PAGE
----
A key focus of my blog is Health/Wellness. Something that can disrupt all of forms of our personal health is fraud. It’s important to know how to proceed, should you become a victim of fraud. The following contributed post is entitled, What To Do If You’ve Been A Victim Of Fraud.
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Scams and fraud are very upsetting to fall victim too and can cause can you real problems with your finances and credit. A lot of money is being spent on preventing fraud, but what happens if you’ve already been a victim? Is there a way that you can get restitution? If you’ve been a victim of fraud or a scam, here’s what to do.
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Report The Scam
A lot of victims of fraud never report it, perhaps because they feel embarrassed, feel it’s pointless, or just don’t know where to report it. However, reporting is important as it establishes accurate statistics on the number of people who have been affected and to help law enforcement identify patterns. Start by reporting it to the police (this is essential if you want to make an insurance claim on stolen property). Report any compromised credit or debit cards to the card issuer. You can also call the AARP Fraud Watch Network hotline for advice on what to do next, whether you’ve fallen for a scam or are a victim of negligent misrepresentation.
This should be done even if you’ve been acted on globally. For most scams that involve goods and services (for example nonexistent vacation properties), start by contacting your state attorney general’s office, your local and state consumer protection agencies, or the Better Business Bureau. You could also reach out to the FBI’s Internet Crime Complaint Center.
Match The Agency To The Crime
If the fraud you’ve been a victim of violates federal law, there is likely to be a government agency that handles it. You can find a list at usa.gov, and the relevant crime to report there, from income tax debt collection fraud to income tax refund fraud. A good place to start is the Federal Trade Commission.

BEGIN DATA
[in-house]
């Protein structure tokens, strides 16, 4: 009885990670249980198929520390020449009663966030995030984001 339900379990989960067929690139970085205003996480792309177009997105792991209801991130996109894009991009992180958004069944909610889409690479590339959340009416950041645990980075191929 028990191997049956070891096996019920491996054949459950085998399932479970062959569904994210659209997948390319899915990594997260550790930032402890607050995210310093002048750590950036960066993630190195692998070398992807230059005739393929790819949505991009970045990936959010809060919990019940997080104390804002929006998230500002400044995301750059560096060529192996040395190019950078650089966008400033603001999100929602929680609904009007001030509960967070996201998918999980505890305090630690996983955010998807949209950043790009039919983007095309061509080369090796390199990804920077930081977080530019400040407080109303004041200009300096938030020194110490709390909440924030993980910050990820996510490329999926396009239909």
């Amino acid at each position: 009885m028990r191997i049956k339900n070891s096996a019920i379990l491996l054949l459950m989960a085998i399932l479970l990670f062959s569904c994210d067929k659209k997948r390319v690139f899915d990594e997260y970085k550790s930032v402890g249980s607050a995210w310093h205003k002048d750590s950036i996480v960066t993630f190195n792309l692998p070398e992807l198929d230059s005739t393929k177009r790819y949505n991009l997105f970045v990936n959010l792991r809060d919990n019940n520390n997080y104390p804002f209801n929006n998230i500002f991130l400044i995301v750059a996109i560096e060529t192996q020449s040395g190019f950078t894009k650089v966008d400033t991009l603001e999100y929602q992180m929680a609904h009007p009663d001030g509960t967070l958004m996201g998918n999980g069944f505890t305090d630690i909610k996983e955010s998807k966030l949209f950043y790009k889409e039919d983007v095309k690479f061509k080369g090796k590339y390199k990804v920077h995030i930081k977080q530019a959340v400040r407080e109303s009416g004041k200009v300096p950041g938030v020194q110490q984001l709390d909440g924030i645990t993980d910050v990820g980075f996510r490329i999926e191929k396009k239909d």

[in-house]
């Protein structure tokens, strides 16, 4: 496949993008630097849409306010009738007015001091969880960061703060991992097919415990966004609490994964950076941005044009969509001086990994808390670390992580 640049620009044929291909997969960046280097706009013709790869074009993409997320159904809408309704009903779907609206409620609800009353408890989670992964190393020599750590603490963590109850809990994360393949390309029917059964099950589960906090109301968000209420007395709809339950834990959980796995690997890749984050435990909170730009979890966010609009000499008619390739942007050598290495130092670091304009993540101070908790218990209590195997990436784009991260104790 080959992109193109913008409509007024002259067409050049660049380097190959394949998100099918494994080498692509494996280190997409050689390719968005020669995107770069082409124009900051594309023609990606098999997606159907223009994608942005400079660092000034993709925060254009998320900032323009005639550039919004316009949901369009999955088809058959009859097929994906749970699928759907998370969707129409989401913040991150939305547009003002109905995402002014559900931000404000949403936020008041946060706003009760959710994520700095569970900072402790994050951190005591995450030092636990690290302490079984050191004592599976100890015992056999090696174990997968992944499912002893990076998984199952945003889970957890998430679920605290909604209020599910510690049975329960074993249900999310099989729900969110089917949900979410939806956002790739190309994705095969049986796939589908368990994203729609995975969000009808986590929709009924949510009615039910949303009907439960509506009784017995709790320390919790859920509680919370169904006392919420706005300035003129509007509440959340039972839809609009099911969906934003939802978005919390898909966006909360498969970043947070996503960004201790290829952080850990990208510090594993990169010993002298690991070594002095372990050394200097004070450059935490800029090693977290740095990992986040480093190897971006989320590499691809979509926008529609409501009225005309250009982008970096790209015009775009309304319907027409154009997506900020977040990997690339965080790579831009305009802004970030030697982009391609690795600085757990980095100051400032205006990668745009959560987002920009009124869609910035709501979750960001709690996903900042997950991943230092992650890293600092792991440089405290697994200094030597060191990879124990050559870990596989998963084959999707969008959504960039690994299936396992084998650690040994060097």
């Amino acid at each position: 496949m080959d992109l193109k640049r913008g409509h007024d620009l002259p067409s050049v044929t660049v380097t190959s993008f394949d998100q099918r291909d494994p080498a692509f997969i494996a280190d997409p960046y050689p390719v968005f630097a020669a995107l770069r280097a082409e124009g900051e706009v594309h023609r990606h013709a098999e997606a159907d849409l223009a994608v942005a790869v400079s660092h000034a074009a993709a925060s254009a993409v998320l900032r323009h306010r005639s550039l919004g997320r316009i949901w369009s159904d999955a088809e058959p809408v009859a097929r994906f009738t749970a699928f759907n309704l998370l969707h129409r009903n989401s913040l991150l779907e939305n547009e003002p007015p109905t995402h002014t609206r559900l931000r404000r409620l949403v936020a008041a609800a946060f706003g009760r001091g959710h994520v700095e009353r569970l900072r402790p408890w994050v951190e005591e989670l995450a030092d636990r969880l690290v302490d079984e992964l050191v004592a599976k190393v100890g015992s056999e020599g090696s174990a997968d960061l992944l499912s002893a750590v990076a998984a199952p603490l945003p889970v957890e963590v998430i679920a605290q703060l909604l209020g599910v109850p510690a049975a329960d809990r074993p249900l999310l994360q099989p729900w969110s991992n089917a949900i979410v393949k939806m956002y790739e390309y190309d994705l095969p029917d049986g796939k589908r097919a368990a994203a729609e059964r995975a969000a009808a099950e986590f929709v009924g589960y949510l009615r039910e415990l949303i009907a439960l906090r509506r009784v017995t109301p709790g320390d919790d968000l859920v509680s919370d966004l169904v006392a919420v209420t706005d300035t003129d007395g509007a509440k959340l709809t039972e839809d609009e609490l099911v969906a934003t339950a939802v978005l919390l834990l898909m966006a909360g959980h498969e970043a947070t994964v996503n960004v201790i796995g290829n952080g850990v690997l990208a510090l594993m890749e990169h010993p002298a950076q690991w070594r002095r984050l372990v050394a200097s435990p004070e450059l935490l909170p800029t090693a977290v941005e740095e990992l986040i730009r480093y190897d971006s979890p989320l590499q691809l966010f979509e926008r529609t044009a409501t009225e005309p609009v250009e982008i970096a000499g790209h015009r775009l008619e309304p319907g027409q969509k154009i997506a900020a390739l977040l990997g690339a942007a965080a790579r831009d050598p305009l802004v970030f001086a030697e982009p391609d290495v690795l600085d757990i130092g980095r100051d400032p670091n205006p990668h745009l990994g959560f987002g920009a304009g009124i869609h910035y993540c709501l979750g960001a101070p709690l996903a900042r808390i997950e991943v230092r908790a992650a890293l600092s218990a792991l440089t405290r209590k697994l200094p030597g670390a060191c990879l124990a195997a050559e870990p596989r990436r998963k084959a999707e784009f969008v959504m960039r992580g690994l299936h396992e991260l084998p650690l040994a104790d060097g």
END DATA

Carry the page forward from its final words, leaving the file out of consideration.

Focus On Emotional Healing
Federal agencies very rarely track down the perpetrators of crimes against individual people. Instead, they use complaints to record patterns of abuse, which allows them to take action against a company or industry. Fraud often has a global nature, so victims should be realistic about their chances of legal redress. It’s unlikely reporting it will bring you much satisfaction so it’s important to focus on emotional recovery. Try not to feel angry with yourself for falling for a scam, and instead ask friends and family for support in helping you move past it.
Anyone can be a victim of fraud or a scam, and you don’t have to be gullible to be taken in. If you have been a victim, try to react quickly in order to protect your finances as fast as possible. Report the crime to help law enforcement protect others from being a victim to the same scam that you fell for, and make sure you take any needed steps to block and replace credit and debit cards. In the future, learn to spot the signs of a scam, so you’re less likely to be a victim in the future.